|Senior Vice Convener
||Roseanna Cunningham MP MSP
|Executive Vice Conveners
||Cllr Peter Johnston
||Fiona Hyslop MSP
|Ten Elected Members
|Alex Salmond MP MSP
||Kenny MacAskill MSP
|Alex Neil MSP
||Nicola Sturgeon MSP
|Michael Russell MSP
||Fergus Ewing MSP
AFFILIATED ORGANISATIONS AND SPECIAL
The recognised affiliated
organisations within the SNP are:
Young Scots for Independence
(YSI), the official youth wing of the Scottish National Party.
The YSI has representation on all major party bodies which enables
it to play a constructive role in the formulation of SNP policy.
Youth members have a tradition of strong campaigning on issues
such as poverty and national youth issues and play an important
rule in winning young voters for the SNP.
Federation of Student
Nationalists - SNP Students, the student wing of the SNP,
which is active in most colleges and universities throughout
Scotland. The FSN has become a major political force in Scotlandís
further and higher education institutions, at the forefront of
resistance to attacks on Scottish education from successive
Association of Nationalist
Councillors (ANC) is a national body comprising all SNP
councillors which acts as a forum for SNP councillors to share
ideas and strategies and co-ordinate the work of SNP councillors
at national level.
SNP Trade Union Group has
a dual role - to promote the role of trade unions within the SN?
and to promote the aims and objectives of the SNP within the wider
trade union movement.
Other groups include:
Asian Scots for Independence,
promoting independence and reinforcing the strong links between
the SNP and the Scottish Asian community.
New Scots for Independence,
for SNP members and supporters born furth of Scotland playing
their part in building Scotlandís independent future.
SNP Womenís Forum,
promoting the active participation of women at all levels of the
SNP HQ offers services to the Party and members of the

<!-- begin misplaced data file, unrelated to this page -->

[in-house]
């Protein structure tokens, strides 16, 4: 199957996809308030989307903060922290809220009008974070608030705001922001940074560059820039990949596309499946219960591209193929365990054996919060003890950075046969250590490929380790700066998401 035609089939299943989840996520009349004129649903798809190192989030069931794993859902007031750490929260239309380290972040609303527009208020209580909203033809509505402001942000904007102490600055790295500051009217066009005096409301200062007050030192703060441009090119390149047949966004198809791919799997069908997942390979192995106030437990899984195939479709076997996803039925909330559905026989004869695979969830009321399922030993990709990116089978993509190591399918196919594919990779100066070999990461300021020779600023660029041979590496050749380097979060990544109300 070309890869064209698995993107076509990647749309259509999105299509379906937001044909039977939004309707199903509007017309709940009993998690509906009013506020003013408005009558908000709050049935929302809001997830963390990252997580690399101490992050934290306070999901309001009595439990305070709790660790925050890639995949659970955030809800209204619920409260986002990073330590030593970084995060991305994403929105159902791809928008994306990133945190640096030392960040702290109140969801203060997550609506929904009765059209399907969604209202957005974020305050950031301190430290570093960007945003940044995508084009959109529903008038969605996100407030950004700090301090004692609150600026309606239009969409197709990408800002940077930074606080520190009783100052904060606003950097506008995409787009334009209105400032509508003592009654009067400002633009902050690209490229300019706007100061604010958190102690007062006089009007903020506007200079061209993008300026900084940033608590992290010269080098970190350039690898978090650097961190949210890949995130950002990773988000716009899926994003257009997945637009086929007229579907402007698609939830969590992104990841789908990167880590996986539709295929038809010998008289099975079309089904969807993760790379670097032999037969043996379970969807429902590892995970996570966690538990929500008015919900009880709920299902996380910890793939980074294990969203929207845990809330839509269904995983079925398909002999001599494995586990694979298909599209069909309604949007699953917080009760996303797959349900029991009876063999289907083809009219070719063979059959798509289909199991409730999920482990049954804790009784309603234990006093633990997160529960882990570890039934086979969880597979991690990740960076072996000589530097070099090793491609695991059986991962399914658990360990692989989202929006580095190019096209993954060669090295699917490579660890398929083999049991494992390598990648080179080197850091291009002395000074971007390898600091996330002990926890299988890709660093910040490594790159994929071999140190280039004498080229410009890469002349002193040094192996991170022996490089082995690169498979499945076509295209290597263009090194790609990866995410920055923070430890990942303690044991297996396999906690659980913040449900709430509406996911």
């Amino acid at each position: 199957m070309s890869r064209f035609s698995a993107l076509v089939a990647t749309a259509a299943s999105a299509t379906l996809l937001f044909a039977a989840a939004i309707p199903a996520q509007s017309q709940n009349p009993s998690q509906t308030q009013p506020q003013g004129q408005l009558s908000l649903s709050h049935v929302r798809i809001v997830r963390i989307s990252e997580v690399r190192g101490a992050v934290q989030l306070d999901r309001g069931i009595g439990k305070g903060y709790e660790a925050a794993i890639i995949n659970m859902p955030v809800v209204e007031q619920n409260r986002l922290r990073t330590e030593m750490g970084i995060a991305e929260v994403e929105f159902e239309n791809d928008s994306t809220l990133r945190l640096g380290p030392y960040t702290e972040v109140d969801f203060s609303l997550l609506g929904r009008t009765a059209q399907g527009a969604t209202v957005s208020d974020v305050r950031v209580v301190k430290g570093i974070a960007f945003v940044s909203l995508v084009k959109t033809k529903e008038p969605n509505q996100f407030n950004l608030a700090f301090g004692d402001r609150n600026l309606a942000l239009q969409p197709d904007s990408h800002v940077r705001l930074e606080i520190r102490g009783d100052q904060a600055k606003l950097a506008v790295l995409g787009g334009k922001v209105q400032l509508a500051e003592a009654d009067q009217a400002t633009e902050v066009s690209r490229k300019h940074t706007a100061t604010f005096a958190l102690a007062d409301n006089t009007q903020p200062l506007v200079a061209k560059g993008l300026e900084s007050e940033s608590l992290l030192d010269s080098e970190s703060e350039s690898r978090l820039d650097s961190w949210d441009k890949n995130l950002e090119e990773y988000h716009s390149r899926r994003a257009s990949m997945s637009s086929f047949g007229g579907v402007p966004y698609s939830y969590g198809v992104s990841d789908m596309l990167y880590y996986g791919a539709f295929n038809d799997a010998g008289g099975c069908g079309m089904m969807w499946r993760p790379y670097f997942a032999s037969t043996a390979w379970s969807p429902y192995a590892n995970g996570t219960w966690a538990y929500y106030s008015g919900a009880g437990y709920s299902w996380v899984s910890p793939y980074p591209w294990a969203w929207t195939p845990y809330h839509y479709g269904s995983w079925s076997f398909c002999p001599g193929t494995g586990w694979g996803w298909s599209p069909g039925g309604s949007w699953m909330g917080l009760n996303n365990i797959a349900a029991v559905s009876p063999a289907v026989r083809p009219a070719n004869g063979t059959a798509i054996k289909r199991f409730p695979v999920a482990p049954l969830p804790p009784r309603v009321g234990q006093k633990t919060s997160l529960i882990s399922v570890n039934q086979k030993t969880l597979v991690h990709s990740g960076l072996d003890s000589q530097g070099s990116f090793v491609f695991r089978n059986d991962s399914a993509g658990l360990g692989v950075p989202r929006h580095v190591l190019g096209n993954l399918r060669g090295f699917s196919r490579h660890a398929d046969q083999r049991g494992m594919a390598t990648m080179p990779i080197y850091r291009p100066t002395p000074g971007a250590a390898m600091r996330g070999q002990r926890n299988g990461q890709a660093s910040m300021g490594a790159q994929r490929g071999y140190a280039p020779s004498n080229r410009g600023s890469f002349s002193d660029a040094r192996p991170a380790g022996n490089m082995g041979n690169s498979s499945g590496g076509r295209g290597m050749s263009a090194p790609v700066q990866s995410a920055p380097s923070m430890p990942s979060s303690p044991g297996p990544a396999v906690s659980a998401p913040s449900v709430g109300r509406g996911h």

public. The work of the Party is co-ordinated by Headquarters, which
provides support and information for the Party at local level. Within
Headquarters there are various departments - Organisation,
Administration, Fundraising and Enquiries.
A BRIEF HISTORY OF
THE SCOTTISH NATIONAL PARTY
The Scottish National Party has been at the forefront
of the campaign for Scottish self-determination for almost seventy
years. The evolution of the SNP has been paralleled by the political
evolution of Scotland herself from an almost totally unionist country to
a nation on the brink of independence.
The SNPís origins can be traced back
to several organisations advocating Home Rule in the 1920s and 30s. In
1928 the Scots National League and the Glasgow University Scottish
Nationalist Association both combined with the poet Lewis Spenceís
Scottish National Movement to form the National Party of Scotland. Lewis
Spence was the first nationalist to stand for election in 1929. He
contested Midlothian and Peebleshire Northern and came fourth, with 4.5%
of the vote. The NPS can be seen as the most direct forerunner of the
modem SNP as it shared the same left of centre outlook and the same
commitment to independence. By 1934 the National Party had amalgamated
with the smaller Scottish Party to form the Scottish National Party (the
name was not commonly abbreviated to the SNP until the 1960s).
In 1945 the party scored its first electoral triumph
when Dr Robert McIntyre was elected with 51.4% of the vote in a straight
fight against the Labour Party at a by-election in Motherwell. Labour
regained the seat shortly afterwards at the General Election: it was to
be twenty-one years before the next SNP MP was elected.
Nevertheless, nationalist sentiment throughout
Scotland was growing, fostered by activities such as the unauthorised
return of the Stone of Destiny, which was brought back to Scotland by
four Glasgow University students on Christmas Day 1950.
As membership rose through the 1960s,
the party extended its base of support. The first real electoral
breakthrough for the SNP came in 1967 when Winnie Ewing won a famous
victory at the Hamilton by-election. The seat was lost again at the
General Election of 1970 but, during her three years at Westminster,
Winnie had an electrifying effect on Scottish politics.
In 1968 the SNP won 30% of the vote at
the municipal elections and in the 1970 General Election fielded a
record 65 candidates, polling 11.4% of the overall votes. Although the
SNP lost Hamilton, Donald Stewart took the Western Isles (becoming the
first SNP candidate to win a seat at a General Election) and in 1973 the
SNP scored another sensational by-election victory when Margo MacDonald
took Glasgow Govan, with a huge swing from Labour.
ITíS SCOTLANDíS OIL